The pelicans came very close to our boat and I wanted to photograph them at 24mm in an effort to get more than one of them in the frame. Pelicans have large wings that move slowly, so I ended up using a shutter speed of 1/30 s to get the right amount of wing blur. To drop your shutter speed that much, you may need to stop down to a very small aperture and choose a very low ISO. If your images are still overexposed, you can try a polariser or an ND filter to cut down the light. For focusing I set the camera to continuous, and tried to keep the focus sensor aimed at the head of the pelican – if the head is sharp, everything else can be blurred or out of focus. Shots like this are mostly done handheld, and 1/30 s is not an ideal shutter speed for handholding a camera, especially not when you’re shooting from a boat.
To get the head of the animal sharp, it’s critical that you move the camera at exactly the same speed as the subject. If you move faster or slower, the head will be out of focus. You also have to make sure you don’t make any upward or downward movements, because that will also result in unwanted blur. This technique is a lot of fun, because you never know what you’re going to get. There’s a lot of trial and error involved, and I often throw away 95% of these kinds of shots. In this image it all came together: great soft light, a subtle backdrop, the head sharp, and the perfect amount of motion blur of the wings. The top wing is from another pelican that was flying just above my head – actually hitting me in the face with its wings.”
Dance of the Dead – Deadvlei, Namibia
“I love night photography. The experience of being out there in the dark is completely different from daytime photography. It’s quieter and gives more focus because there are fewer visible distractions. The greatest thing about night photography is that the sun has gone. With normal daytime landscape photography, we always have to deal with whatever light the sun is giving us. Sometimes it’s great, but often it’s too harsh or just not interesting. We have little influence on that, so we just have to deal with it. At night, and especially a moonless one, it’s different. There’s basically no ambient light, so you have to bring your own. This means that you’re suddenly in total control of the light in your image, quite the opposite of shooting during the day. You can create light in whatever quality or angle – pretty cool!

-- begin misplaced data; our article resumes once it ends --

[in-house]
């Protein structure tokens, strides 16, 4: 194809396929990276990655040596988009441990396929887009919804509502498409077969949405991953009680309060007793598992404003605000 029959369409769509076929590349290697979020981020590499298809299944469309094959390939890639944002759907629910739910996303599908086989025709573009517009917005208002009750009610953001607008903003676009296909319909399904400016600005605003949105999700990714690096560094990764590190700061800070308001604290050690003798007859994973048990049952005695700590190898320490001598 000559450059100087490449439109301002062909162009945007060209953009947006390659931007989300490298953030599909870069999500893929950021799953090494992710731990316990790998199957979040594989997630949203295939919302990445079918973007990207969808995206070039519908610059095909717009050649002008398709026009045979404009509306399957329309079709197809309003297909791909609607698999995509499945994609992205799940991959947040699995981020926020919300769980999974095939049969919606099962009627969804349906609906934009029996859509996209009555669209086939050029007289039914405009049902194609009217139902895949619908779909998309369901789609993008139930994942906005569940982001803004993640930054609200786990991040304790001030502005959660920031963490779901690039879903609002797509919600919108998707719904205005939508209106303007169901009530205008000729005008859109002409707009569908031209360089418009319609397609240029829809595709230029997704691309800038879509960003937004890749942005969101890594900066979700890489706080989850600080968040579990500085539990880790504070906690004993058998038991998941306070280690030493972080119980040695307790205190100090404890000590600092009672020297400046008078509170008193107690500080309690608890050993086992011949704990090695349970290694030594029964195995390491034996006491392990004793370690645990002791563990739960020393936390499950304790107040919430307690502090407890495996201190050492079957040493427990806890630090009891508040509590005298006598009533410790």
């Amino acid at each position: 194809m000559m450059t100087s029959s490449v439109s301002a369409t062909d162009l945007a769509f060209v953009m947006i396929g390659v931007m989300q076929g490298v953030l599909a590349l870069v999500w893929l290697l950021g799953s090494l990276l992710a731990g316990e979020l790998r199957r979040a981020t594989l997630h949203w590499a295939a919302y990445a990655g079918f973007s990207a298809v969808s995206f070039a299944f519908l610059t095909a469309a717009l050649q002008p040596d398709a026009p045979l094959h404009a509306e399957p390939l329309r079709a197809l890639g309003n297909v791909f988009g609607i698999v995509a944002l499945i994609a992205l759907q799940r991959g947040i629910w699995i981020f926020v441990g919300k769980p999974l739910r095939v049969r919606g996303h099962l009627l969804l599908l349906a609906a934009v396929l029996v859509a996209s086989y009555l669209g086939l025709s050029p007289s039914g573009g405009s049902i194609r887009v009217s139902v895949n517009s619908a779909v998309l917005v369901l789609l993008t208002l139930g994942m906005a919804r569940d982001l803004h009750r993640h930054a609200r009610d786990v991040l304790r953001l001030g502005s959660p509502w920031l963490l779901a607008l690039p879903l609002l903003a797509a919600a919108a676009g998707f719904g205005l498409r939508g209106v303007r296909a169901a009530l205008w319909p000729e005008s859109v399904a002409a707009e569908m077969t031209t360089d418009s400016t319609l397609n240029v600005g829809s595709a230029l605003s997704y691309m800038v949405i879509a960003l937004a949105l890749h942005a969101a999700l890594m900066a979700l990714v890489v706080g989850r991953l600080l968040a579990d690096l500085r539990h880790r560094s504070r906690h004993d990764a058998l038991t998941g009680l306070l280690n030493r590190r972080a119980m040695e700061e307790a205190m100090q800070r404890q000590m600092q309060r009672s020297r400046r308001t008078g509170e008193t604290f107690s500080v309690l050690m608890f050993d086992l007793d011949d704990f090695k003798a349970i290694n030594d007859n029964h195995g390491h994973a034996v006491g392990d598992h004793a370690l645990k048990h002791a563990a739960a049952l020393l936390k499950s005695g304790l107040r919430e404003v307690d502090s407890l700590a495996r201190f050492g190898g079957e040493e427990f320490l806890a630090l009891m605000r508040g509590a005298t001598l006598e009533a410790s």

This is a shot I took in Deadvlei, Namibia. The atmospheric conditions and total lack of light pollution are ideal for night photography, and the iconic dead trees make perfect subjects. This composition is one that I later used for the Hercules Rising night time-lapse video shot for the global introduction campaign for the Nikon D850. What you see here is a so-called star trail image. Every line in this image is a star. The earth rotates, and a long shutter speed creates a light trail of the stars.”
“Generally speaking, if you limit your shutter speed to maximum 20-25 seconds on a wide-angle lens, stars will look like sharp points. If you go longer than that, your stars will start trailing. The longer the shutter speed, the longer the trail. This is the result of a shutter speed of over 8 hours, but not as a single exposure. We all know that a high ISO will create more noise than a low one. A long shutter speed combined with a high ISO will create even more noise. The high ISO performance of Nikon sensors is amazing, but a single 8-hour exposure at 6400 ISO is going to result in a ton of noise. So instead, I shot this image in two stages: the foreground with the trees and the dunes in the background when there was still a little bit of ambient light left, and the stars when all ambient light was gone.
To keep the noise levels down to a minimum, I shot multiple 4-minute exposures for as long as the battery lasted. Later, I combined the star images in Photoshop and turned them into a single layer, which I then combined with the foreground. There are many tutorials out there explaining this technique in detail. If you like this kind of image, I recommend you give it a try yourself. To bring out the texture in the trees and create better separation from the background, I used a small headlight to light the trees from an angle. As you’re using a high ISO, you don’t need a very powerful light for this. Chances are that it’s going to be too bright, so if that’s the case, move the light further away from your subject.”
See more of Marsel’s work at www.squiver.com.